Temperature trials were run at 22 °C and 26 °C to simulate the range of temperatures in which lionfish are commonly found (Kimball et al. 2004; Schofield 2009). Predators and prey were acclimated to these temperatures for 24 h before trial, acclimation time was longer in this instance to reduce stress due to rapid heat change. Densities of prey presented were 1, 3, 6, 10 (n = 3 per treatment). Habitat complexity trials were carried out with brown plastic pipes (15 × 10 cm), which were chosen to mimic lionfish habitat of rocky ledges (e.g., lionfish could rest hanging upside down inside of the pipes), but to also provide shelter for the prey. The arenas either presented as low complexity (no pipes) or high complexity (two pipes). Fish were left to acclimate in the experimental trials for one hour before prey were introduced. Densities of prey presented were 1, 2, 3, 5, 7, 10 (n = 3 per treatment). Light trials were performed with three different light experimental treatments simulated using light emitting diodes (LEDs). The first light treatment simulated daylight in the tank using white LED lights (WL; using 42 bulbs in total), producing 4.5 W with a wavelength ranging from 550 to 560 nm, (Blanco-Vives et al. 2012; Fitzpatrick et al. 2013). The second light condition was to simulate crepuscular periods using blue LED lights (BL) (38 blue LED light bulbs in total along with four white LED lights) to produce the same 4.5 W with a wavelength ranging from 450 to 465 nm (Vera et al. 2010). Red light (RL) was used to simulate complete darkness (Trippel and Neil 2003), by using a 40 W red spot light reflector bulb with a wavelength ranging from 620 to 630 nm. Fish were left to acclimate in the experimental trials for one hour before prey were introduced. Densities of prey presented were 1, 2, 4, 6, 8, 10, 15, 20, 25 (n = 4 per treatment).

Controls were carried out in experimental tanks containing shrimp at each prey density in each treatment, but in the absence of predatory lionfish (n = 3 per treatment). Each fish was re-used multiple times, but experienced the density of prey only once to avoid pseudo-replication and the prey density and individual fish were chosen randomly. Fish were given at least five days between useage and were starved for three days prior to experimental procedure to standardize hunger levels.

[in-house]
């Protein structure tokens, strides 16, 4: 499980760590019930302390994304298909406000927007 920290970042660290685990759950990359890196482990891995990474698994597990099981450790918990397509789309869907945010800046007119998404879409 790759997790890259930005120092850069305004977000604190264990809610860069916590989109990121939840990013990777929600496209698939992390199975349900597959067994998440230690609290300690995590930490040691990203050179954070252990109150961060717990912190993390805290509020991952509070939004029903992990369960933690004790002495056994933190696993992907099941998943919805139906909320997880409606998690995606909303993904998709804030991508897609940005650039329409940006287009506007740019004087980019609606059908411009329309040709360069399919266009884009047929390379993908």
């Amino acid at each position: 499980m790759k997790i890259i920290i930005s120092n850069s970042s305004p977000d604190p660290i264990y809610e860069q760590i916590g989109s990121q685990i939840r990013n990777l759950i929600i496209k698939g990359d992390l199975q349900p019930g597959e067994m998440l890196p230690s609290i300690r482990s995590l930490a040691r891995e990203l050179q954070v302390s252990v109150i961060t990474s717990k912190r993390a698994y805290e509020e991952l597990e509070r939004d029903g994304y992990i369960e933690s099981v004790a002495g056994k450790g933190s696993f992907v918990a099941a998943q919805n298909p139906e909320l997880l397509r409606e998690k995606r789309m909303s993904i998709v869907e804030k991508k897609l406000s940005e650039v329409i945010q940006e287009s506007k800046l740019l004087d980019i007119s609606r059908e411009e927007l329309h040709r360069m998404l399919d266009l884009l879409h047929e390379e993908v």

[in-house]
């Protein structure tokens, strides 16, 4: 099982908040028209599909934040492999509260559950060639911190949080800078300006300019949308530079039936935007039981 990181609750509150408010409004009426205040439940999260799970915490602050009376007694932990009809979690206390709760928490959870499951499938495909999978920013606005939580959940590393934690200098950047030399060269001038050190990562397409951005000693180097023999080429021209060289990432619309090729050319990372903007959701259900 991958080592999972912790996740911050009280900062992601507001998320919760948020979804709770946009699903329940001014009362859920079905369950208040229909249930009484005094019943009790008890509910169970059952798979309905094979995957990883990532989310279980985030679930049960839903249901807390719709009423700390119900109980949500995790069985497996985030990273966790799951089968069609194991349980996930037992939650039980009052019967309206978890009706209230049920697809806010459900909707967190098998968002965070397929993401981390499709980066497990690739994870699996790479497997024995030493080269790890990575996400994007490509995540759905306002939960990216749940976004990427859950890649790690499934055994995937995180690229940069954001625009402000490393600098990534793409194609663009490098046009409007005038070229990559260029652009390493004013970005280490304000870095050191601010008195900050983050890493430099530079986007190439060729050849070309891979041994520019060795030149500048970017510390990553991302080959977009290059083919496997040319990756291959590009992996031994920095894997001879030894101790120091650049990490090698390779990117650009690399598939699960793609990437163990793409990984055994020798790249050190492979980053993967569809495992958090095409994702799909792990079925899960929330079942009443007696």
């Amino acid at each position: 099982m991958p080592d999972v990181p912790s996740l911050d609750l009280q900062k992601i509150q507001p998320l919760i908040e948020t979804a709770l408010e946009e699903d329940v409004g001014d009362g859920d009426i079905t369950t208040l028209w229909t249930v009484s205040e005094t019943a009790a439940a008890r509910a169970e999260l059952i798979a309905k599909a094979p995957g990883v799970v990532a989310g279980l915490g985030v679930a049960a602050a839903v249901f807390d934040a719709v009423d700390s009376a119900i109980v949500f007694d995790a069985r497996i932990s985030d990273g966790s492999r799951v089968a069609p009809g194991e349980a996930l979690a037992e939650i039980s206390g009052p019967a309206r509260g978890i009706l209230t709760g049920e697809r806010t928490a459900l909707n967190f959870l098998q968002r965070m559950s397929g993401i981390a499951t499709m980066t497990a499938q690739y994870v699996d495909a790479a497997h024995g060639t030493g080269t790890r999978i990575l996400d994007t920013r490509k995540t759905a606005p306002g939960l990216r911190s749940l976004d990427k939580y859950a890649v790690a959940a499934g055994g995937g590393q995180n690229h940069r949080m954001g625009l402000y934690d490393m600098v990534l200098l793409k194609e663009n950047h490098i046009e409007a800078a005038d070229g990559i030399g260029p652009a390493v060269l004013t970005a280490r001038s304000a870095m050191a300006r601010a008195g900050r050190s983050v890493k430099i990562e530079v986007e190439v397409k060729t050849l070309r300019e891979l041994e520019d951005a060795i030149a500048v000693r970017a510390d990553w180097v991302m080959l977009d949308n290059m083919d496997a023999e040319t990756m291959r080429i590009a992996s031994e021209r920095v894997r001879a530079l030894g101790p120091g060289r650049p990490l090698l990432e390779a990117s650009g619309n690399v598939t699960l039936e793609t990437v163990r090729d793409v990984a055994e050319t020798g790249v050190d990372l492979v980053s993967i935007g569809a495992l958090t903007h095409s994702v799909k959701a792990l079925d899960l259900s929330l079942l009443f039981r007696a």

Prey survival in control groups was >99% in all replicates, therefore any deaths in experimental groups were attributed to predation by lionfish.

Temperature effects

Logistic regression had a significantly negative first order term for 22 °C and for 26 °C, indicating Type II functional responses at both temperatures (Table 1, Fig. 1). The Type II functional response was significantly higher at 26 °C than at 22 °C (Table 1, Fig. 1). There was no significant difference in attack (z = 0.10, p = 0.91) and handling parameters (z = 1.81, p = 0.07) between 22 °C and 26 °C.

Table 1 First order terms and associated p values, Functional Response Type, attack (a) and handling (h) parameter values and p values and maximum feeding estimates for all treatments
Fig. 1
figure 1

Functional response curves for lionfish at 22 °C (blue solid line) and 26 °C (red dashed line). Shaded areas are bootstrapped 95% confidence intervals, darker shaded areas indicate overlap

Habitat effects

Logistic regression had a significantly negative first order term for high and low habitat, indicating Type II functional responses for high and low habitat complexity, and the Type II functional responses did not differ significantly between habitat complexity treatments (Table 1, Fig. 2). There was no significant difference between attack (z = 0.59, p = 0.55) and handling (z = 0.61, p = 0.53) parameters between high and low habitat complexity treatments.

Fig. 2
figure 2

Functional response curves for lionfish at low habitat complexity (red solid line) and high habitat complexity (green dashed line). Shaded areas are bootstrapped 95% confidence intervals, darker shaded areas indicate overlap

Light effects

Logistic regression first order terms were significantly negative for all light treatments, indicating Type II functional responses (Table 1, Fig. 3). Type II functional responses under white and blue lights were not significantly different but the functional response under red light was significantly lower (Fig. 3). Blue light had the highest attack rate and red light the lowest attack rate (Table 1). Attack rates were significantly higher at white light than blue light (z = 118,469.34, p < 0.001) and red light (z = 2.46, p < 0.05). There was no significant difference in attack rates between blue light and red light (z = 1.26, p = 0.61). There were no significant differences in handling times between white and blue lights (z = 2.03, p = 0.12), white and red lights (z = 1.96, p = 0.14), or between blue and red lights (z = 1.34, p = 0.53).

Fig. 3
figure 3

Functional response curves for lionfish for white light (purple solid line), blue light (blue dashed line) and red light (red dotted line). Shaded areas are bootstrapped 95% confidence intervals,darker shaded areas indicate overlap